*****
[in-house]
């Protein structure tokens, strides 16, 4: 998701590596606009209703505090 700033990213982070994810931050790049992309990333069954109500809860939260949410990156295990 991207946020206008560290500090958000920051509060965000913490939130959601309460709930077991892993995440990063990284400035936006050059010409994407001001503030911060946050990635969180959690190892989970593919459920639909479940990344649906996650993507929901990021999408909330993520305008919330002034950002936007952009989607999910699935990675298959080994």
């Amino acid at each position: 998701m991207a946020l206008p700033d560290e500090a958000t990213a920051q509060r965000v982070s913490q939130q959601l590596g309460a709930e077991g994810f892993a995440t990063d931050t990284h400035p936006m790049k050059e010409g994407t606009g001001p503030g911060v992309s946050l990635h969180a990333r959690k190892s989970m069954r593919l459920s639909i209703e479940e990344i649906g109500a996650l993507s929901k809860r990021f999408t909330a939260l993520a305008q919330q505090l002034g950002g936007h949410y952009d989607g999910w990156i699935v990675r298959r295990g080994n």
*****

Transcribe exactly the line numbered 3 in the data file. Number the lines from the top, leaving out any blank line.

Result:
């Amino acid at each position: 998701m991207a946020l206008p700033d560290e500090a958000t990213a920051q509060r965000v982070s913490q939130q959601l590596g309460a709930e077991g994810f892993a995440t990063d931050t990284h400035p936006m790049k050059e010409g994407t606009g001001p503030g911060v992309s946050l990635h969180a990333r959690k190892s989970m069954r593919l459920s639909i209703e479940e990344i649906g109500a996650l993507s929901k809860r990021f999408t909330a939260l993520a305008q919330q505090l002034g950002g936007h949410y952009d989607g999910w990156i699935v990675r298959r295990g080994n």